Wednesday, August 19, 2015
Book Review for Haunted Harbor
Authors: Geordie Buxton and Ed Macy
Published: 2005/2012 by History Press
Amazon Purchase Info
I wasn't about to leave Charleston, S.C. without at least one book of regional ghost stories, and the title I chose from the gift shop at Patriot's Point was Haunted Harbor, by Geordie Buxton and Ed Macy. I chose this particular book because I'm a big fan of this publisher's other books in this Haunted America series AND because I already owned a book about the haunts of downtown Charleston and wanted something a little different to add to my collection.
I'm rather pleased with this choice! It's a very short book, only 128 pages, and many of those are simply full-page photographs, but there's a lot of information packed in here! Charleston is an extremely historic city, playing a big role in both the start of the Revolutionary War AND the American Civil War...and Charleston Harbor was right there at the base of it all. From 18th century pirates to modern day industry, Charleston Harbor has been a hotbed of activity for over 300 years. It would make sense that it would pick up a few ghosts...
...and the emphasis with this book is on the few, lol.
I really liked this book---it was interesting and definitely covered plenty of strange incidents and other weirdness, but it did seem a little...light...on actual tales of ghosts. The authors sum it up best at the beginning of the chapter dealing with the Charleston County Jail with the quote, "Some places in the port city don't necessarily need ghosts to be haunted. Their creepy history speaks for itself." I personally would like my hauntings to deal a little more with ghosts, and I don't think the problem was that there are a lack of such specters, even within the confines of the harbor!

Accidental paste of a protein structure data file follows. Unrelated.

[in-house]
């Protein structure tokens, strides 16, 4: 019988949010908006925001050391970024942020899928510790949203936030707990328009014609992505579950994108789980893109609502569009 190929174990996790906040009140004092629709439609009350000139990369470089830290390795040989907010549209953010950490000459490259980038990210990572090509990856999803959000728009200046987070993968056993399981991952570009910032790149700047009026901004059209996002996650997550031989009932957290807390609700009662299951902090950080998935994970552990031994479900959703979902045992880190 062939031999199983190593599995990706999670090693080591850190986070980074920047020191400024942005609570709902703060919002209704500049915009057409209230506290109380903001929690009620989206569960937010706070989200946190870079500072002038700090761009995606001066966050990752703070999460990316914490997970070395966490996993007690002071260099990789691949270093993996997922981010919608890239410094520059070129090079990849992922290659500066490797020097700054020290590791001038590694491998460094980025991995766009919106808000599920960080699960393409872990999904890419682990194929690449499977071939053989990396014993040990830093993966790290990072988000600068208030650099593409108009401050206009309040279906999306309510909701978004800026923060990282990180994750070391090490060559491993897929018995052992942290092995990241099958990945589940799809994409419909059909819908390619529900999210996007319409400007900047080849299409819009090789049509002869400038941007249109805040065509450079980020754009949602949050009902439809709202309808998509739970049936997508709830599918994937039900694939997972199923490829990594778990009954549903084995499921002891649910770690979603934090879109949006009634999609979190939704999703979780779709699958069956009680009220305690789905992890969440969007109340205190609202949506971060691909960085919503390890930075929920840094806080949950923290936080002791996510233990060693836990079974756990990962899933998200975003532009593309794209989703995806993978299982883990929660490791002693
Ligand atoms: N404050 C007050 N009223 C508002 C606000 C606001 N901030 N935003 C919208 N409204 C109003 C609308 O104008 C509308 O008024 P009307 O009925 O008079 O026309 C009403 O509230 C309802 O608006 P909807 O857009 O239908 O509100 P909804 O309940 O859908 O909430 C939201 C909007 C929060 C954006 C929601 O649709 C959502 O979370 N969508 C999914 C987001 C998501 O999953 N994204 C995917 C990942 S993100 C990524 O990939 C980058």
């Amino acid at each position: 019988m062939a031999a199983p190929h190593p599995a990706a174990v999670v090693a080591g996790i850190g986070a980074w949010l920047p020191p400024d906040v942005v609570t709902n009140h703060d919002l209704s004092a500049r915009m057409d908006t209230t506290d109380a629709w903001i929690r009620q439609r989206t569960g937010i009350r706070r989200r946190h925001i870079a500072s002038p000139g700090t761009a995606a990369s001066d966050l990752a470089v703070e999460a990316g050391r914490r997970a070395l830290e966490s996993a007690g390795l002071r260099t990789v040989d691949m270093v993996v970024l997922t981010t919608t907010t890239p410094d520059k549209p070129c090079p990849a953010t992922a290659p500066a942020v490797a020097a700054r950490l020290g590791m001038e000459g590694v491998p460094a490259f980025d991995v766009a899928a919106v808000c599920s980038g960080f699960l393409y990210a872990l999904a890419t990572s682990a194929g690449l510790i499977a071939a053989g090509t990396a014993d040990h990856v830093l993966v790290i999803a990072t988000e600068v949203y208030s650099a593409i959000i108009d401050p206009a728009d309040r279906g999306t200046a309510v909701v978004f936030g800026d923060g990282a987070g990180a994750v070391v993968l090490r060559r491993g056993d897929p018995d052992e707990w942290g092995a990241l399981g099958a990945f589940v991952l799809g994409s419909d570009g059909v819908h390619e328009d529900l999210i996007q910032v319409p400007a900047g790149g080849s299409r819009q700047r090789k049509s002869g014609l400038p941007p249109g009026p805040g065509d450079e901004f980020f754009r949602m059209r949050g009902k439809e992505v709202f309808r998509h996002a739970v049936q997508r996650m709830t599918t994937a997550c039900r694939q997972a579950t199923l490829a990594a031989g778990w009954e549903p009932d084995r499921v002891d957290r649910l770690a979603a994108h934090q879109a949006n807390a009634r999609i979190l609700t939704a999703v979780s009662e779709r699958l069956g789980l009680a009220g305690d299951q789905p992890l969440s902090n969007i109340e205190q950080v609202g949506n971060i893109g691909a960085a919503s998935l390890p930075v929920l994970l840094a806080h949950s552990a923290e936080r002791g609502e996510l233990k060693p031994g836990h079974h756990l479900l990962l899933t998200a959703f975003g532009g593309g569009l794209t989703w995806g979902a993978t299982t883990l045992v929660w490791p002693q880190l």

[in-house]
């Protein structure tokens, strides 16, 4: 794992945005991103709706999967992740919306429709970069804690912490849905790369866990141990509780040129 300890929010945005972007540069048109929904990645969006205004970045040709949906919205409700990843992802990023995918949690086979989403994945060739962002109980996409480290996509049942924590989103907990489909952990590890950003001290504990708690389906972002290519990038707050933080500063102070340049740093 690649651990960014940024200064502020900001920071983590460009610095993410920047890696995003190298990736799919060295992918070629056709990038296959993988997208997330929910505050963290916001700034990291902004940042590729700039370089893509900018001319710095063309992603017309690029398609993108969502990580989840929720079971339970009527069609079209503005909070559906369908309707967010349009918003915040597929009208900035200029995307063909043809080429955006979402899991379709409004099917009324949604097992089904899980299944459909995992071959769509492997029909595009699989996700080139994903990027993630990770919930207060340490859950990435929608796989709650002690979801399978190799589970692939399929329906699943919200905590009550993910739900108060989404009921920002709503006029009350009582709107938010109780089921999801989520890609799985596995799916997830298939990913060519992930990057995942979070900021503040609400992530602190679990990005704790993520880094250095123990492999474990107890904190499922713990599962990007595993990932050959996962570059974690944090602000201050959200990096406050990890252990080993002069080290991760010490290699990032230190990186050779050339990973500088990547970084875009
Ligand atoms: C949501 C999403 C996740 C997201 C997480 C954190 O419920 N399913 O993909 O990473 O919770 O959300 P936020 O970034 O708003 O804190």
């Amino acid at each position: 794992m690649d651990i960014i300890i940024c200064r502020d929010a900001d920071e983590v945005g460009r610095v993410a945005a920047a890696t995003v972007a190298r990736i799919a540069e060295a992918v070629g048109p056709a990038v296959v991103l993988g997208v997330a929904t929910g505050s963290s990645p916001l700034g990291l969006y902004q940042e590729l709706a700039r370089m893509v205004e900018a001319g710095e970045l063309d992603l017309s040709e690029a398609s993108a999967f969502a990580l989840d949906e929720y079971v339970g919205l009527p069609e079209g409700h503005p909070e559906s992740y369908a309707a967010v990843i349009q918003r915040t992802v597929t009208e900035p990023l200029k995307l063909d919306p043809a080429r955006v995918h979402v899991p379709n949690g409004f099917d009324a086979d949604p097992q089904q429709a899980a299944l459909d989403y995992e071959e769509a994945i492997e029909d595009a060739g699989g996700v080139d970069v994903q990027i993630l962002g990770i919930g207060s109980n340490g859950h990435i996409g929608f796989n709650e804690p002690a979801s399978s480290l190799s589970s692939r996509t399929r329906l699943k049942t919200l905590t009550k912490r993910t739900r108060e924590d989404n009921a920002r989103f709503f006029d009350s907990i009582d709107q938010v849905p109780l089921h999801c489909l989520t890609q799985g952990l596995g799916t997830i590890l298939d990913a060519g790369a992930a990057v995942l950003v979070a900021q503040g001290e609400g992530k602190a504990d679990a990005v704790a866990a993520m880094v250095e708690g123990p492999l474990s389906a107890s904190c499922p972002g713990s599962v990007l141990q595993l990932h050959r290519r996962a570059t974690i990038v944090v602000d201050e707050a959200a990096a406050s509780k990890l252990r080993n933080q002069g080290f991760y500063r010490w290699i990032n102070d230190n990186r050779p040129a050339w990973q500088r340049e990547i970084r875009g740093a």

Anyway, some of the tales you'll read about is the creepy face in the flag at Ft. Sumter, a spooky experience shared by 18 members of a boy scout troop on the USS Yorktown, a UFO filmed in the area, and a mysterious car accident that may or may not have really happened. Definitely take a look at this book if you plan on visiting the Charleston area---it'll give you some great ideas about interesting and haunted places to visit that just aren't really discussed in other books about area hauntings. There's a good dose of history thrown in, and even though the text seems a little disjointed at times (possibly because of the dual authorship), you can actually learn quite a bit about the history of this area and why Charleston Harbor has been so important over the years, not only to the city and the state...but to the whole country as well.